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We have an Apache behind Nginx. Nginx is used to load balance between webservers and to cache static content. The only problem is, every time the web application is updated we have to completely clear Nginx cache (static file cache is set to quite a high value, some static files change often others not).

Is there a clever way to let Nginx periodically check that the file has been modified (note: Apache returns "Date" in response headers) since the time file had been cached by Nginx.

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  • Please provide the relevant nginx configuration.
    – mgorven
    Jul 12, 2012 at 2:48
  • Related: serverfault.com/questions/30705/… Jul 12, 2012 at 3:11
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    You really should use a webserver as a webserver, and a caching proxy as a caching proxy. "Right tool for the job" and all that.
    – womble
    Jul 12, 2012 at 3:23

2 Answers 2

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You'll have to write a script that periodically crawls your internal content that you want cached, and have the script crawl each URL that you update.

In the script, set an HTTP header (the actual header doesn't matter) and then use proxy_cache_bypass to force nginx to retrieve it from upstream.

Example: Your cache priming script sets the HTTP header X-Really-Get-It: true. In nginx.conf you will set:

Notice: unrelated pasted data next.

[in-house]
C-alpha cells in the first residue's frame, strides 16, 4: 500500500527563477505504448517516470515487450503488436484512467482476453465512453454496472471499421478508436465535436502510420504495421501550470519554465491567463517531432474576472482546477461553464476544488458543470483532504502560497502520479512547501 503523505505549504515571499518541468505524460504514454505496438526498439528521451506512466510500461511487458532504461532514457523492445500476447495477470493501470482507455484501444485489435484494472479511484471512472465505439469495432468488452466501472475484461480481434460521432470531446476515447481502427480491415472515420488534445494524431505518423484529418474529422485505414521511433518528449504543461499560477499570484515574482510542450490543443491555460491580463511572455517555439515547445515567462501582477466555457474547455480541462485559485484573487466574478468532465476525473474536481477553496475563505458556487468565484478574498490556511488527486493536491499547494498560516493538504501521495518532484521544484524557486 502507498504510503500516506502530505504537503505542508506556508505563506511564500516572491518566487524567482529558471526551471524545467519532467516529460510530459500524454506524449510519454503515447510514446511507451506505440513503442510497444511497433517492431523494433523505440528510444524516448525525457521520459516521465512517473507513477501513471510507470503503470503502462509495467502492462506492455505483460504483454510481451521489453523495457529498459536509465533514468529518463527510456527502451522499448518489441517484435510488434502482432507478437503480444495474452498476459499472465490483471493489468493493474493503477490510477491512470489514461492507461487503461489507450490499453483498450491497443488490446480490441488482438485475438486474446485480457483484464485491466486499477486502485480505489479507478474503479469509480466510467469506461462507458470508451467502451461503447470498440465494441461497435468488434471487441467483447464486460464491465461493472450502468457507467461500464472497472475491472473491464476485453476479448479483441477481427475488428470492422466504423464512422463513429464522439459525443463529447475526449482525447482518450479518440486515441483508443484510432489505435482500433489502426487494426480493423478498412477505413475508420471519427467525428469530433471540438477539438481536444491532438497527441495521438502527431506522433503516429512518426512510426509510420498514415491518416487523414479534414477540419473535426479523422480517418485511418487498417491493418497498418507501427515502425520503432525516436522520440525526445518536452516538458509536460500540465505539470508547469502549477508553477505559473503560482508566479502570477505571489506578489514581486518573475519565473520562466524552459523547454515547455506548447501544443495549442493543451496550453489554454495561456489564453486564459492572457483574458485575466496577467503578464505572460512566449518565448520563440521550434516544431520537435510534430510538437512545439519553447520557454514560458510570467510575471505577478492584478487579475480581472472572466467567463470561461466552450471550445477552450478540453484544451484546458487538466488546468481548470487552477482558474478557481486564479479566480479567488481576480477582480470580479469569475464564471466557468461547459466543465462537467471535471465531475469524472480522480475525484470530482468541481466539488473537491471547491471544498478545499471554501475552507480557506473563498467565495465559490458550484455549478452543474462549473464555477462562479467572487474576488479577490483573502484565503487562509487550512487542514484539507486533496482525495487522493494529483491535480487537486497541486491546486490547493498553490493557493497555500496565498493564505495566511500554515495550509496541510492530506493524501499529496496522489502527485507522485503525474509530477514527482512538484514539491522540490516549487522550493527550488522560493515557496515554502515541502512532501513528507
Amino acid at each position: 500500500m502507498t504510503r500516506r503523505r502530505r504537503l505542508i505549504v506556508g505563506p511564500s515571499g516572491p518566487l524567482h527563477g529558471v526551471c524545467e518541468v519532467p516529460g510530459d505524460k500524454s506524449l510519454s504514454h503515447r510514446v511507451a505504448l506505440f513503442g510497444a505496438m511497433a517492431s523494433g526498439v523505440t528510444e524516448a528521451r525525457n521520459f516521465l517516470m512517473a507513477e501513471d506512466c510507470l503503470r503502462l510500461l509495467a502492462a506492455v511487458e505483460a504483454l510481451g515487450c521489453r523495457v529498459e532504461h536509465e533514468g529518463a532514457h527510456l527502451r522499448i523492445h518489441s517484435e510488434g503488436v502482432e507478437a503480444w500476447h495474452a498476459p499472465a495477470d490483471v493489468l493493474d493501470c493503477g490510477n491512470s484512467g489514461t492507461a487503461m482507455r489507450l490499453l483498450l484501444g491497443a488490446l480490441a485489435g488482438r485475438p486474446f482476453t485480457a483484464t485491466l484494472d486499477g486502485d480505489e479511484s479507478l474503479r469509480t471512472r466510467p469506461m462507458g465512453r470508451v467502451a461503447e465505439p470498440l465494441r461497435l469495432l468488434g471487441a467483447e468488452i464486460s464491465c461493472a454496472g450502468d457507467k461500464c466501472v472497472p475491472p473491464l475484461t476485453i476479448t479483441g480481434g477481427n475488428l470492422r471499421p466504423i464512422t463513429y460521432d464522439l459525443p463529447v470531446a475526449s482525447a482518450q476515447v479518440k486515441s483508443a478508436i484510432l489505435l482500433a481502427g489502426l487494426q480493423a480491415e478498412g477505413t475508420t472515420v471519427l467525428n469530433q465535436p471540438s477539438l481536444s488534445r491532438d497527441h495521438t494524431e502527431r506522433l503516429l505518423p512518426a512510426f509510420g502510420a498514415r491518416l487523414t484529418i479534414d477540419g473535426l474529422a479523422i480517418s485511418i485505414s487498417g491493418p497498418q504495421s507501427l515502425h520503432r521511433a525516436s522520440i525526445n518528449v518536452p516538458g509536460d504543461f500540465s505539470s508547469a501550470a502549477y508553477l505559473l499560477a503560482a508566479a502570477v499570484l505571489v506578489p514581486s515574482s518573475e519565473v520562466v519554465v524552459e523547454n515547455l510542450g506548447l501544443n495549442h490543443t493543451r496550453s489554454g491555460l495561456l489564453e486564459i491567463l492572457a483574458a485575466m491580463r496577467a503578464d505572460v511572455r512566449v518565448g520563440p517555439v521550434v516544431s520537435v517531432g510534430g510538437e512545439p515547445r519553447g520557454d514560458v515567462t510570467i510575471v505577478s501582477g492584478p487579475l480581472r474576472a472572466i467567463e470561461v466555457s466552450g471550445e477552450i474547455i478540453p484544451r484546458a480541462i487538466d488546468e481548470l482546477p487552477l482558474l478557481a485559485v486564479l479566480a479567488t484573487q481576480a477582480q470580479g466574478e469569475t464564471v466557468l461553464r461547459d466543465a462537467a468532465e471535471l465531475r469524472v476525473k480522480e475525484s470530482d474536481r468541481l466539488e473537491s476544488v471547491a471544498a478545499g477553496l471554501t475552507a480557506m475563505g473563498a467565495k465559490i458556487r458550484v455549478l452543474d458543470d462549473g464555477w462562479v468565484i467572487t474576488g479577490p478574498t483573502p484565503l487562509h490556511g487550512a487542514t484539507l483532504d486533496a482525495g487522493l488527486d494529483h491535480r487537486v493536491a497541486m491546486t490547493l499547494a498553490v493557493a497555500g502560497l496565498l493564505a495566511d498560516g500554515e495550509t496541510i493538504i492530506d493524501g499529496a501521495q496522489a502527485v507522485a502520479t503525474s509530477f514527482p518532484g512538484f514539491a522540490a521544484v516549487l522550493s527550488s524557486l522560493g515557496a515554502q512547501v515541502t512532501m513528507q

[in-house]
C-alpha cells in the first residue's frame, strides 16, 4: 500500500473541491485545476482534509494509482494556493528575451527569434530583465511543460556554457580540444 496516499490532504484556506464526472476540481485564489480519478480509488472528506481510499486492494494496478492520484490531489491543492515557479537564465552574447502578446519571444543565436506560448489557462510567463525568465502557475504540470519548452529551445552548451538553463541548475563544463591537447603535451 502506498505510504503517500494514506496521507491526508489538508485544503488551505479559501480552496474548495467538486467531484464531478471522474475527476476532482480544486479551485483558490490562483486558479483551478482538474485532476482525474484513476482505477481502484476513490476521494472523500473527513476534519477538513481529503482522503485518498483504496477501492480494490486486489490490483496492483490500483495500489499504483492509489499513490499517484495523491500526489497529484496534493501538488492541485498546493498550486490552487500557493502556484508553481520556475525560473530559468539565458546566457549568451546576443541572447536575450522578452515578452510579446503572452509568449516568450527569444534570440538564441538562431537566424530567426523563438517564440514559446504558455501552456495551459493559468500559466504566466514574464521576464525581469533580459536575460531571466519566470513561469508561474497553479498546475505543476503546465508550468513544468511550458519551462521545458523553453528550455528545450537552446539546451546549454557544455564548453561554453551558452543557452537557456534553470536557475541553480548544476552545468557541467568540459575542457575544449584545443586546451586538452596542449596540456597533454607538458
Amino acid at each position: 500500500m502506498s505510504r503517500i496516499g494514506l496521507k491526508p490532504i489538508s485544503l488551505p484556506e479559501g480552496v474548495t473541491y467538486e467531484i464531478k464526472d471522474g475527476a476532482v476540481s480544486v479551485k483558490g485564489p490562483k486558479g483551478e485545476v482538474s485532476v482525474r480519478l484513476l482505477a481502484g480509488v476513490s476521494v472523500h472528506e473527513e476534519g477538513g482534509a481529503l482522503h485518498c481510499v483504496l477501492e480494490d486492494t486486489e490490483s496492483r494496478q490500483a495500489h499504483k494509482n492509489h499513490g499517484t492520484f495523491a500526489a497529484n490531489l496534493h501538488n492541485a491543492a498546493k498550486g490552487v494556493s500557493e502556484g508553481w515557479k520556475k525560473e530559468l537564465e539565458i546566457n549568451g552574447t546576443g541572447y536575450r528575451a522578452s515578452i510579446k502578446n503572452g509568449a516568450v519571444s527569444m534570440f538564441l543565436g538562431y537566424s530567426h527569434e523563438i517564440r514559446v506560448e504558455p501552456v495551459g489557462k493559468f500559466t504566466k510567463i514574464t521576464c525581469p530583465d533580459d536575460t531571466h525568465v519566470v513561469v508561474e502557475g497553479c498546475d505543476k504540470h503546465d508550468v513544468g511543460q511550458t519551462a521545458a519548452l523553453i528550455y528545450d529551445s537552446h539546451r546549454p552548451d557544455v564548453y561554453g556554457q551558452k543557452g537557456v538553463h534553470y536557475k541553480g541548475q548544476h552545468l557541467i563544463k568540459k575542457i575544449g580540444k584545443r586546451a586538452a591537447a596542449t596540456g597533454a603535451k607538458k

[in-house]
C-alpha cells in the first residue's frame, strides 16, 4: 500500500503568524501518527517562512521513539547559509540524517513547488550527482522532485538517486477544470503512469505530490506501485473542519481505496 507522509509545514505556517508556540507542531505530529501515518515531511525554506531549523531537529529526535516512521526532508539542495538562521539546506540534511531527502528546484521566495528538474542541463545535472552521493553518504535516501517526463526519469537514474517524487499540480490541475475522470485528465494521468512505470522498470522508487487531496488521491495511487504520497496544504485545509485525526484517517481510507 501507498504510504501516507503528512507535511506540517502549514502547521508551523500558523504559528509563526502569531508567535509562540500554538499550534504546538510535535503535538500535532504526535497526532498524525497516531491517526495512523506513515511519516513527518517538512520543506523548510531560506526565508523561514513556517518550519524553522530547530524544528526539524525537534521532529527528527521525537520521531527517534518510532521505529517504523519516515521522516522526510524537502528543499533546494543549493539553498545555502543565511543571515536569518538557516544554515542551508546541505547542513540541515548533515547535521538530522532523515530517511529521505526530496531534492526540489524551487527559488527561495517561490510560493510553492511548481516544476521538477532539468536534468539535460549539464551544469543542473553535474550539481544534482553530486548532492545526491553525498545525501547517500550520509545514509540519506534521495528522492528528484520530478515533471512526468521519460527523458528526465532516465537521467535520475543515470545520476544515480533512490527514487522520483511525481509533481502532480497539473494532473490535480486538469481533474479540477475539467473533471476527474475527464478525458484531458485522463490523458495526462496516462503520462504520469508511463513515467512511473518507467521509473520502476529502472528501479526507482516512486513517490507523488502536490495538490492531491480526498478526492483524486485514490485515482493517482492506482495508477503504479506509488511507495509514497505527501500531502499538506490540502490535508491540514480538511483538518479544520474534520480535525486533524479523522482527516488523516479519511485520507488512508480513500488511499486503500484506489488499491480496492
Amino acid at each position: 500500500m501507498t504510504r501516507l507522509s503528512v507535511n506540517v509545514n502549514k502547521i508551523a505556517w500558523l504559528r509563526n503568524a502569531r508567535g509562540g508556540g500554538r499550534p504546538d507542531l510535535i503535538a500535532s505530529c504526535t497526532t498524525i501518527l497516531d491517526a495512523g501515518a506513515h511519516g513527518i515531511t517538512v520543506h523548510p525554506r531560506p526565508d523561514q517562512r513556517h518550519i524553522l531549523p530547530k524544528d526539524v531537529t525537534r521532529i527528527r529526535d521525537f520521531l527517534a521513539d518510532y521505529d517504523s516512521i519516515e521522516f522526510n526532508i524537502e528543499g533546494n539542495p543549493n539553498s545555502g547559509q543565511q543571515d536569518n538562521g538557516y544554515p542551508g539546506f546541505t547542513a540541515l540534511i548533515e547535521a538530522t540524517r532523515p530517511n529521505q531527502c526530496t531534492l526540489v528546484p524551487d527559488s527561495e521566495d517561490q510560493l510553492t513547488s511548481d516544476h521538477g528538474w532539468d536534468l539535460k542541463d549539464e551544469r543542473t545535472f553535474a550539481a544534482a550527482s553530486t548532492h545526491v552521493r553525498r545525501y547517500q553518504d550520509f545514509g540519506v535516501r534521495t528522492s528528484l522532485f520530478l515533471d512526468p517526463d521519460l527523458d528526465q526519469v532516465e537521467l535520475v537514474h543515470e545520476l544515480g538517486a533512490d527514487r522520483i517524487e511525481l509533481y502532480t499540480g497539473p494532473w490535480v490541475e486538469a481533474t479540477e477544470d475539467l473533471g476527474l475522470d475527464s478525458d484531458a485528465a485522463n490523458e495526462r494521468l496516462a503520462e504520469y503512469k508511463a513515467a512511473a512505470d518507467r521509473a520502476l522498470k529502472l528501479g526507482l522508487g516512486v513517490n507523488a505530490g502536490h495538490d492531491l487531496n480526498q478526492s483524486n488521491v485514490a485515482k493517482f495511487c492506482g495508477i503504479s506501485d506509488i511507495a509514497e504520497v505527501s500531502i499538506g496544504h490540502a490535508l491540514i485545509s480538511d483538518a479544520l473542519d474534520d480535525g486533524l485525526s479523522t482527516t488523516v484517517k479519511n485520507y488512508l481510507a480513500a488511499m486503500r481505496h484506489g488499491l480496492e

proxy_cache_bypass $http_x_really_get_it;

nginx will fetch the file from upstream instead of from cache, and then cache the result.

If you are willing and able to use third party nginx modules, you can also use the cache_purge module. It seems rather poorly documented, though.

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    that sounds great, do you happen to have a script? :)
    – Alex
    Jul 12, 2012 at 9:20
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Just serve your content with the right caching information - this will solve the problem on your proxy and any ohers between you and the client, e.g.

cache-control: max-age=86400; s-maxage=3600

instructs browsers to cache for 1 day, but proxies should cache for 1 hour.

But a better solution is to use different URLs for updated content.

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  • You are talking about browser caching - it has nothing to do with OPs question - server based caching
    – inemanja
    Feb 15, 2018 at 22:10
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    @inemaja: no. The headers I've described here have everything to do with caching on a reverse proxy. Please rtfm.
    – symcbean
    Feb 15, 2018 at 22:36
  • OP is talking about problem with cached content after updating files. For example: dev team (unexpectedly) needed to update example.js file that is being cached - and he don't want to flush all cached files... In my company we are changing urls - as you suggested (actually we are adding/changing some kind of timestamp on urls we are caching: example.js?v=1212 - but principle is similar)... And think server caching is losing purpose when set to value as low as 1 hour.
    – inemanja
    Feb 15, 2018 at 23:20

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